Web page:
FD: The response time will be much better. Some influencers can manage the entire thing on their own, but with work it’s not something I can do. Another benefit for restaurants that reach out to the agency is that they might end up finding an influencer better fit for their offering because the agent refers them. On the other end, he introduces me to opportunities I would have never had access to otherwise.
TB: So how does compensation work? Are you compensated? Or do you just receive a free meal?
FD: I’d say there is no compensation involved for about 70% of my posts. It might be because I’m not as strict as some of the other influencers. Some won’t do a project unless there’s compensation involved. But overall, there’s usually some sort of exchange whether there’s food or a gift card.
TB: Is there ever a situation where you would post critically?
FD: If something ever rubbed me the wrong way, I just wouldn’t post about it. Especially when it comes to food, in my mind everyone has a different palate and different expectations of pay, service and portion size. I’m the type of person who would never post something negative. I watched another foodie post a negative review and followed along the some 800 comments and thought, wow, if all those people planned on visiting this restaurant and are now not going to go, you’ve literally caused that business to close their doors. I think that everyone is entitled to have a bad day and everyone deserves a second chance… or maybe it’s not the restaurant, it’s just your palate. I only post positive, good experiences that I’ve really enjoyed.
TB: Has there ever been a situation where you wouldn’t post?
FD: There are some really positive experiences that I’ve had that haven’t resulted in a post.
The first reason why I wouldn’t post would be because of bad lighting. Sometimes the photos just don’t turn out. Most foodies use their cellphone so unless you’re a serious photographer, you don’t come equipped with lighting. Thus, there has to be reasonable lighting for us. It can’t be pitch black with candles or else the food looks terrible, which is such a shame because the experience might have been extremely positive. On some occasions, if the lighting is bad but I had a great time, I’ll go back to the restaurant during the day to retake photos to give justice to the experience.
The second reason is that sometimes you’re invited to a great event and you want to post but someone’s taken a bite before you could take the photo so you’d only get pictures that are blurry or partly eaten.
TB: How should restaurants solve these issues and make it easy for you to get better quality photos?
FD: Some restaurants set up a table just for the foodies that no one else will touch. It remains out the whole night, with an array of props like extra forks and knifes, so we can take photos.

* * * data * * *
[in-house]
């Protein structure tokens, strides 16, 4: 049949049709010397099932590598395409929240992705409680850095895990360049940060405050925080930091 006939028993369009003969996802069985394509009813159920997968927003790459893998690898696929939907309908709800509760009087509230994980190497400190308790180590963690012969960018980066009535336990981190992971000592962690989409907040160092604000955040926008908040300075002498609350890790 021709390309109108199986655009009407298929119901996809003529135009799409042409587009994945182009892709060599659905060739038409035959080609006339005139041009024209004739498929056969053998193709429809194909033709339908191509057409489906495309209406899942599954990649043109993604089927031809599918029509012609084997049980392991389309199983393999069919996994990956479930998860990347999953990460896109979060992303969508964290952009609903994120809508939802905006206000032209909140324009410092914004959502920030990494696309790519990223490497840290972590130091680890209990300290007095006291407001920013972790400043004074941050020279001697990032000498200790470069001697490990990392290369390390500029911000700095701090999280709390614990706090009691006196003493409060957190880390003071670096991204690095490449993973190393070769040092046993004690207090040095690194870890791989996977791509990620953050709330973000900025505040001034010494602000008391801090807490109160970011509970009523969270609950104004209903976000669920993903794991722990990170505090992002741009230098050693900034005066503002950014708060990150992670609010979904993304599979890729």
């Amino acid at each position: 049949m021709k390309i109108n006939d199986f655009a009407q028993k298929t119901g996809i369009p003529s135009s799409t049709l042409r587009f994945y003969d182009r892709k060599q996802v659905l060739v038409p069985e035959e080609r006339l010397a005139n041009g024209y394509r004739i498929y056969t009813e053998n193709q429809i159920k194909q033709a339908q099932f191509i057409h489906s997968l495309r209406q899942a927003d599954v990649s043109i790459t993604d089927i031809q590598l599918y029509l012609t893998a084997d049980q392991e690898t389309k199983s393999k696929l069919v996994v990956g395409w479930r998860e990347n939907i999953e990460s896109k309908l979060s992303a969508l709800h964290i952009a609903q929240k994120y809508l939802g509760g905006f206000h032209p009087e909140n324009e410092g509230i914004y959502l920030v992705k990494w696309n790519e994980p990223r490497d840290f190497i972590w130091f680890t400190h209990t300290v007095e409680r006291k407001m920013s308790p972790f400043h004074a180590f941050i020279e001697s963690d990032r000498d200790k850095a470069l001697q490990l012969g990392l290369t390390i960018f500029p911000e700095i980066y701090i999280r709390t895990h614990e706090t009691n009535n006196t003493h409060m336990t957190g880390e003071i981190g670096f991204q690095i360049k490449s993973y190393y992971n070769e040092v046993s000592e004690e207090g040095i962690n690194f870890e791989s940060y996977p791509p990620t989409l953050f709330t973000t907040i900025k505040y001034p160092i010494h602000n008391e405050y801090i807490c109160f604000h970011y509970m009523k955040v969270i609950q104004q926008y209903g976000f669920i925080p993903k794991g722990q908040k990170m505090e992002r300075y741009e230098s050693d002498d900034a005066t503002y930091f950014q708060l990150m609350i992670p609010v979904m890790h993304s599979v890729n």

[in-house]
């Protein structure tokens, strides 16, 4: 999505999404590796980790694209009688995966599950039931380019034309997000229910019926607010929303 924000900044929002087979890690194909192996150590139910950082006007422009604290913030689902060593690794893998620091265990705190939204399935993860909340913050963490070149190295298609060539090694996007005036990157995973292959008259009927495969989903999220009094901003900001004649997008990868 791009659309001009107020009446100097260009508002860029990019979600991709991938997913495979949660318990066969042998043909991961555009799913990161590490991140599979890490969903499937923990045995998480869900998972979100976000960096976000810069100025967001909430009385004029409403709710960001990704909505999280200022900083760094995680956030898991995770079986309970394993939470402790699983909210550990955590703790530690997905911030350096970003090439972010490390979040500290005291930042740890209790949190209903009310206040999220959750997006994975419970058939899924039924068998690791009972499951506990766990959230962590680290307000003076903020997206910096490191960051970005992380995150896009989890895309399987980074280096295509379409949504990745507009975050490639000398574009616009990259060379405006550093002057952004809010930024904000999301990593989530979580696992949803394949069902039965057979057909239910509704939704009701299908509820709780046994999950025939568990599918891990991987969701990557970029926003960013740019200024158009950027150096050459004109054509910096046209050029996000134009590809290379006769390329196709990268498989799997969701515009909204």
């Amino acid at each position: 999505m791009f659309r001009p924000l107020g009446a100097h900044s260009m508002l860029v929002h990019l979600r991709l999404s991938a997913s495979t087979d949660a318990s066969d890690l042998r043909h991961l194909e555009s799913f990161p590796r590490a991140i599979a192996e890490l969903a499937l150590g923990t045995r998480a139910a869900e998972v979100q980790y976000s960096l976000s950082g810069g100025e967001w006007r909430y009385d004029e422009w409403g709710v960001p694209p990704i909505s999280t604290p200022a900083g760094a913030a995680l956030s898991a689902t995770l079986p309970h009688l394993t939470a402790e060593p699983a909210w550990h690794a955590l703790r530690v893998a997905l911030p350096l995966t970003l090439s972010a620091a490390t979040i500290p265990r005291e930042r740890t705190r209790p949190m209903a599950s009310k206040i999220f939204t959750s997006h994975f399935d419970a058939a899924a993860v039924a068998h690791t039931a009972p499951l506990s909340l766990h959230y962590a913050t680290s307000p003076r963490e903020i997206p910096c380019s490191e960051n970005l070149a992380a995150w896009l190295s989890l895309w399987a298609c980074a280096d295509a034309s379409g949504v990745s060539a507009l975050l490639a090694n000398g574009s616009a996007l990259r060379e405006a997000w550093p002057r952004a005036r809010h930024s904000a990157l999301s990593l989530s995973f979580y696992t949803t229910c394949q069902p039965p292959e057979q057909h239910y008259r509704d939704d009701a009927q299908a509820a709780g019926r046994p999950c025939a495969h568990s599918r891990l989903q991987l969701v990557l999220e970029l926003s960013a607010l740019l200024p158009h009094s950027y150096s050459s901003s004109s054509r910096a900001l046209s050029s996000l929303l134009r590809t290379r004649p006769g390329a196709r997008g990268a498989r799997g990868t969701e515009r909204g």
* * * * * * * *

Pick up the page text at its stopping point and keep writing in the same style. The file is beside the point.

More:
This way, we’re free to eat our meals right away, warm, and really enjoy it fresh off the plate, without having to worry about taking photos of it. It makes the experience stress free for us. We don’t have to bother anyone else at the event. Plus, we can move the prop food over to a cool tile or a windowsill that will make for a better, more creative image.
TB: Are there any restaurants you’ve attended that have stood out in your mind?
FD: Pusateri Fine Foods – a gourmet specialty grocery store – had a media evening and a social media campaign that was really well planned out. They contacted us to let us know they were opening ahead of time. Then, they set out an evening only for media and foodies. They closed the place so we could roam the entire grocery store, and ask any questions. They had a really beautiful dinner set up, where the chef would tell us all the specifics about the dishes we were eating.
In addition to all these efforts, they also had a contest, so if you used the contest hashtag, you were entered into a draw for a one-year grocery draw where you could win a $150 of groceries every month for a year and we promoted it. They covered a lot of different layers so all the foodies were interested in something.
TB: Is there any additional insider information you can give restaurant owners to help them make the most of your relationship?
FD: Foodies, influencers and bloggers kind of have a community. We see each other at other events and we’ve formed some really close friendships. I talk to other foodies weekly! So it’s nice to give influencers a plus one. While you might think we’d bring a friend, what really happens is that one foodie will talk to another foodie, and if they weren’t invited to the event, we’ll bring them.
Then the next time I’m invited and someone else wasn’t, I’ll take them and vice versa. This way the restaurant also gets more coverage and photos than they thought they would.
The restaurants that are really smart when inviting foodies will choose their top three foodies and then they’ll go through their pictures and see who’s tagged so they know for sure the foodies will have a nice dinner with people they already know.
There you have it, the inside scoop.